The beginning of the abuse began on the second day; the first day was uneventful and the guards were not too abusive of the prisoners. However, during day two, a riot broke out. Guards agreed to work overtime to break up the riots, and used fire extinguishers to batter protesters – when the research team weren’t around. After that, the guards became wild, unpredictable and sadistic. After merely 36 hours, one of the prisoners (Prisoner #8612) started to show signs of insanity. According to Zimbardo:

#8612 then began to act “crazy,” to scream, to curse, to go into a rage that seemed out of control. It took quite a while before we became convinced that he was really suffering and that we had to release him.

The study rapidly crumbled after this stage. Rumours were spread that Prisoner #8612 wasn’t really disturbed, but was going to help break the other prisoners out. To prevent this, the guards rebuilt the prison in a different area of Stanford University. When there was no riot or attempt to break out, the guards were dismayed they worked so hard to move the prison. They took out this anger on the prisoners.

Prisoners were often not allowed to defecate or urinate, and the “sanitation bucket” was left till the level of squalor was disgusting. Mattresses were regarded as a gift, so prisoners often slept on cold concrete. They were subjected to push ups regularly and other intense exercise. They were sometimes stripped of clothes and humiliated, and sometimes made to do sexual acts to other prisoners. Zimbardo stated that about 1/3 of guards showed genuine sadistic tendencies.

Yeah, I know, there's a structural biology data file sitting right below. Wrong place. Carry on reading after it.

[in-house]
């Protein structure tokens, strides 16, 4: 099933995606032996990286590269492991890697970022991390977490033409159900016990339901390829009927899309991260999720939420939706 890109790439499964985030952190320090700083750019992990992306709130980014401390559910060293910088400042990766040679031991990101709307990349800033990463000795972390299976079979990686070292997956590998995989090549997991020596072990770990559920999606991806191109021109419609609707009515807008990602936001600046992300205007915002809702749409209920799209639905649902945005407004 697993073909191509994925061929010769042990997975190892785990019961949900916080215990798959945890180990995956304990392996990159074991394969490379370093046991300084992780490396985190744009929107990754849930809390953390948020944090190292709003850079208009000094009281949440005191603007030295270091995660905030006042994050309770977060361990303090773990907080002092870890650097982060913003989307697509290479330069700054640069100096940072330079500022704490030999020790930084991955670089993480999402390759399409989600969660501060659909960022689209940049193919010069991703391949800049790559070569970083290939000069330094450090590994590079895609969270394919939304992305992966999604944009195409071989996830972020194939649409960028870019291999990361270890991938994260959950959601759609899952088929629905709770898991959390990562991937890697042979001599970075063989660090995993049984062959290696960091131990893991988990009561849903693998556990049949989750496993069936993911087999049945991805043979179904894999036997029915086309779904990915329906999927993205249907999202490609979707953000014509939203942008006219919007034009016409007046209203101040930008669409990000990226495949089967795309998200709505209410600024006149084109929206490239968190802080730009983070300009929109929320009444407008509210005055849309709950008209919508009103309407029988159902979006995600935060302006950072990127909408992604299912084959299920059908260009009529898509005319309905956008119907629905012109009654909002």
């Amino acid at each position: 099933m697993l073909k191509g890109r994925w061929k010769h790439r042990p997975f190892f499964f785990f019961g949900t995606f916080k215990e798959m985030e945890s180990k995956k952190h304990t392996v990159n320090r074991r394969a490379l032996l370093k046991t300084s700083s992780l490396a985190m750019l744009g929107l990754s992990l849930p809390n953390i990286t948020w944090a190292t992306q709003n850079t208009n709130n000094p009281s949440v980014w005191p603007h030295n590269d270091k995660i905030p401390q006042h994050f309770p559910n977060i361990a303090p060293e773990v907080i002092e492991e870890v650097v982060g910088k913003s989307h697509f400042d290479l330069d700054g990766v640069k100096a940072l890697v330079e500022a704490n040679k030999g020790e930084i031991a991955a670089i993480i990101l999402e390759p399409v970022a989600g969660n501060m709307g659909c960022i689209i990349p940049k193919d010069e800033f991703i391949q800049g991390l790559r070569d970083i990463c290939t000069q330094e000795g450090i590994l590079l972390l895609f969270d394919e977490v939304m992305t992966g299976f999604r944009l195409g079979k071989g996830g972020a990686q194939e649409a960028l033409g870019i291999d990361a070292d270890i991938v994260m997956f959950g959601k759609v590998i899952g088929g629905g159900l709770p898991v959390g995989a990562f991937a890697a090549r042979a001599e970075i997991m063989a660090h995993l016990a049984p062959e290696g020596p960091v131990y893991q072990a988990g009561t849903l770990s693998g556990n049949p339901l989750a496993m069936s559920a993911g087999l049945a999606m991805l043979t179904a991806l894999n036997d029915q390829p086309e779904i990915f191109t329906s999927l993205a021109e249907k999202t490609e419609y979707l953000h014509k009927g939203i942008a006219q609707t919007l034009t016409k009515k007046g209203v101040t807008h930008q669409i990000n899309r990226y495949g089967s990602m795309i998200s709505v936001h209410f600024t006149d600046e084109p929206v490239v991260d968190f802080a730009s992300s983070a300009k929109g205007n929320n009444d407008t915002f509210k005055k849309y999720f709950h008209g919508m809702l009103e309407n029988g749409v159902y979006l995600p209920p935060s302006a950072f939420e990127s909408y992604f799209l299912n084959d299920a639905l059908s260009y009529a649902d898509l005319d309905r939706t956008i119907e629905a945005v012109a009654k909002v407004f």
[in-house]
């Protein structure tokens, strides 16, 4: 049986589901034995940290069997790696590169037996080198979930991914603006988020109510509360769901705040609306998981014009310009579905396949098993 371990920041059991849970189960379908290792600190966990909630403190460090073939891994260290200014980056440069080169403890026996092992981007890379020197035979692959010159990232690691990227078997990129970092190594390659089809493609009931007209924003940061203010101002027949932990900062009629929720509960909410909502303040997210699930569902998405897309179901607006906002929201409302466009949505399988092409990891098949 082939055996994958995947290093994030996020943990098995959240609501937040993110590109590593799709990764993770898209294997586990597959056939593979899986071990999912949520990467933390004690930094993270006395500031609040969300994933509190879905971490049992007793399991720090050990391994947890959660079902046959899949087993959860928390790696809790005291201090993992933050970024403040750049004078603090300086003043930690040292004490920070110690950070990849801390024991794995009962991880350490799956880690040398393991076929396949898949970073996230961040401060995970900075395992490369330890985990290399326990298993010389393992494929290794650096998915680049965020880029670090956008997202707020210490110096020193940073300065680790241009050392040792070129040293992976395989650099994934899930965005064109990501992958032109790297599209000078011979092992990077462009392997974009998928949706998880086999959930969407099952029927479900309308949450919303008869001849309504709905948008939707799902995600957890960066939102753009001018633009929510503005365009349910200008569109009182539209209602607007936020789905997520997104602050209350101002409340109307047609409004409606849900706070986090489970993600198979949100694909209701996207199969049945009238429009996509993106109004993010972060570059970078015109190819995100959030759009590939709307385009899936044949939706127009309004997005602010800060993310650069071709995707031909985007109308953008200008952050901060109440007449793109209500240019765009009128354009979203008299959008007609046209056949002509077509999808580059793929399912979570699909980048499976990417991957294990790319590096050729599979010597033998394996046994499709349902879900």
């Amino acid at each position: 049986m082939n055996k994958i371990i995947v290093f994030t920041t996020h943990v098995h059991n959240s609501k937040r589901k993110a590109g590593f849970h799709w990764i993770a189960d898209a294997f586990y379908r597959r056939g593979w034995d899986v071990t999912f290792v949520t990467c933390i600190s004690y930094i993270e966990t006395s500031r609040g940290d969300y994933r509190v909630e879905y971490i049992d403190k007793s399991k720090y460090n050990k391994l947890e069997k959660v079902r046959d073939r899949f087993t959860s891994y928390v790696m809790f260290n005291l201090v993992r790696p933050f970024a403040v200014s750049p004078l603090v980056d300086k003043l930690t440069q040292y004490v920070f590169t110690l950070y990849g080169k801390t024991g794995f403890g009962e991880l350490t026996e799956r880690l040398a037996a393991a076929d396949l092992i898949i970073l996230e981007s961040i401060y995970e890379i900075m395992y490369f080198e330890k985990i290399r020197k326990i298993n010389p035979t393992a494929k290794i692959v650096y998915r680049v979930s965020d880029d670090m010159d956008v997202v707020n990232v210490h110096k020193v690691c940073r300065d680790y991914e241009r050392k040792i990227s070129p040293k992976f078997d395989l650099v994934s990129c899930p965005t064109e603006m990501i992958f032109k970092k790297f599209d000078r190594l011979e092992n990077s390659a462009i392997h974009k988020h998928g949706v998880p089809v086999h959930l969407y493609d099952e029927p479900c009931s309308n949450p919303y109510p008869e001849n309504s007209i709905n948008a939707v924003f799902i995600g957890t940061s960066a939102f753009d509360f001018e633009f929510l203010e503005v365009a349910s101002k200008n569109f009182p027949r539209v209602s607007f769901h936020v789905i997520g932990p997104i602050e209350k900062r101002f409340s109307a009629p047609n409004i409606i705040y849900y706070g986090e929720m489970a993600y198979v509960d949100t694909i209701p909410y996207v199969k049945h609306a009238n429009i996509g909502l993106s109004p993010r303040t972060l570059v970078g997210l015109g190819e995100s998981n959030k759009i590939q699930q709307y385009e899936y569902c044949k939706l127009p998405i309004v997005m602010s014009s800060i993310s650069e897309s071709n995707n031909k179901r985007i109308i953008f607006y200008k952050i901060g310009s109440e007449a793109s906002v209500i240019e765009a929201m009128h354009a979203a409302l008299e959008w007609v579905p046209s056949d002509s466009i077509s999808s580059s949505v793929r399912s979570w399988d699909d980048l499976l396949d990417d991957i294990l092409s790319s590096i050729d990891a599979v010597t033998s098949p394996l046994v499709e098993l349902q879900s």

To see footage of the experiment, play the video below.

After 6 days of sadistic torture, the experiment had to be closed down for the safety of the participants. So what are the conclusions from this highly unethical study?

It was concluded that the experiment supports the idea of situational attribution, rather than dispositional attribution. This basically means that it was the situation that caused the prison guards to become sadistic, not their actual personalities. Like the Milgram Experiment, it shows that ordinary people can commit the most horrific of deeds in very little time. The study is used to support the Cognitive Dissonance Theory as well.

For further footage, type “Stanford Prison Experiment” into the YouTube search. There is a 6 part film which shows the study in detail.

Thanks for reading.

Samuel Eddy.

March 31, 2010 at 4:00 pm 4 comments

Real Studies: “Milgram Obedience Study”, 1963.

A Psychologist called Stanley Milgram wanted to understand what caused ordinary German soldiers and officers to commit horrific deeds, such as the holocaust. He suggested that the reason they did was because they were following orders and obeying authority, despite the conflict with their actual moral beliefs.

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Continue Reading March 10, 2010 at 4:00 pm 2 comments